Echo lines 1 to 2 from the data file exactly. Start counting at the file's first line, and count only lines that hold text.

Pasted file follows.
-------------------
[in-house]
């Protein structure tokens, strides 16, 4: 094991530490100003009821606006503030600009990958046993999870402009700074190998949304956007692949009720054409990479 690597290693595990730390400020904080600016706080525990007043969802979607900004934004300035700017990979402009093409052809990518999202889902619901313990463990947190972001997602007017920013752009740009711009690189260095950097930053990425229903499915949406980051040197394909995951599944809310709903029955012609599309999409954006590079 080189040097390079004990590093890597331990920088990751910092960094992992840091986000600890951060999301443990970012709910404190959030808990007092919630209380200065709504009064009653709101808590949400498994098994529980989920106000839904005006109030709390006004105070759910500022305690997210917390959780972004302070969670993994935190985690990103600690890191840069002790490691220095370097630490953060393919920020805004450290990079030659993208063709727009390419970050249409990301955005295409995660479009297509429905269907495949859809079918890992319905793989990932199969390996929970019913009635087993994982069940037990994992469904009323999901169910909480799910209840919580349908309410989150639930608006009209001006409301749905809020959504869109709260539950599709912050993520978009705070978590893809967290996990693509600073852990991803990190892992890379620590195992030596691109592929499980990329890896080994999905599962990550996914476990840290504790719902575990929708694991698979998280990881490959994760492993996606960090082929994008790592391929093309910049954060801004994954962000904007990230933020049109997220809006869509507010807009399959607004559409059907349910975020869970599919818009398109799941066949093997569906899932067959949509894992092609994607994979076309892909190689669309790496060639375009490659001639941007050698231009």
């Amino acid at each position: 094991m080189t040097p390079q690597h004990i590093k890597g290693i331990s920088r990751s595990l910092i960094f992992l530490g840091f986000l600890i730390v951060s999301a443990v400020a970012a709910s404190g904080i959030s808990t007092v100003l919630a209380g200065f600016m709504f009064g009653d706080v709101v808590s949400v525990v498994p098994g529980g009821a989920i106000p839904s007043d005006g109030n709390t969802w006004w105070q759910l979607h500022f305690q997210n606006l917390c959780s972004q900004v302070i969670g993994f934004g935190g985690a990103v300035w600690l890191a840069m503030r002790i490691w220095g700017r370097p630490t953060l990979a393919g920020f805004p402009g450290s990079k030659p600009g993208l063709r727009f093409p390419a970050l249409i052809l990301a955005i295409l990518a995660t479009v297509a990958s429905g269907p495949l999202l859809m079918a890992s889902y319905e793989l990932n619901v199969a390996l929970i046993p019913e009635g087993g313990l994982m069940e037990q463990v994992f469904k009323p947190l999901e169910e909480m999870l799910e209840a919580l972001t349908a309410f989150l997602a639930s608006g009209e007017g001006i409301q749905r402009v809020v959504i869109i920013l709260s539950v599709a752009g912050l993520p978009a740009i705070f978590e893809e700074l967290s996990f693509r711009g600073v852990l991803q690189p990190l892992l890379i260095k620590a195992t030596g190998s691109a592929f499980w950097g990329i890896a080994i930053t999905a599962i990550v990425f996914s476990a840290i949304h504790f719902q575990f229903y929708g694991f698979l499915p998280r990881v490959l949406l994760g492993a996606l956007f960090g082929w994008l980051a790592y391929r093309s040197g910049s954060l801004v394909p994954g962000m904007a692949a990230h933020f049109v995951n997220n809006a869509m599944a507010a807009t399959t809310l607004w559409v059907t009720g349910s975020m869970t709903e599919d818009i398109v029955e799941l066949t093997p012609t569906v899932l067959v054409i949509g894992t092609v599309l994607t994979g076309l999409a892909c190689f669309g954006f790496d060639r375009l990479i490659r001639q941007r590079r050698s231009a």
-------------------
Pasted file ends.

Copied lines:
[in-house]
């Protein structure tokens, strides 16, 4: 094991530490100003009821606006503030600009990958046993999870402009700074190998949304956007692949009720054409990479 690597290693595990730390400020904080600016706080525990007043969802979607900004934004300035700017990979402009093409052809990518999202889902619901313990463990947190972001997602007017920013752009740009711009690189260095950097930053990425229903499915949406980051040197394909995951599944809310709903029955012609599309999409954006590079 080189040097390079004990590093890597331990920088990751910092960094992992840091986000600890951060999301443990970012709910404190959030808990007092919630209380200065709504009064009653709101808590949400498994098994529980989920106000839904005006109030709390006004105070759910500022305690997210917390959780972004302070969670993994935190985690990103600690890191840069002790490691220095370097630490953060393919920020805004450290990079030659993208063709727009390419970050249409990301955005295409995660479009297509429905269907495949859809079918890992319905793989990932199969390996929970019913009635087993994982069940037990994992469904009323999901169910909480799910209840919580349908309410989150639930608006009209001006409301749905809020959504869109709260539950599709912050993520978009705070978590893809967290996990693509600073852990991803990190892992890379620590195992030596691109592929499980990329890896080994999905599962990550996914476990840290504790719902575990929708694991698979998280990881490959994760492993996606960090082929994008790592391929093309910049954060801004994954962000904007990230933020049109997220809006869509507010807009399959607004559409059907349910975020869970599919818009398109799941066949093997569906899932067959949509894992092609994607994979076309892909190689669309790496060639375009490659001639941007050698231009």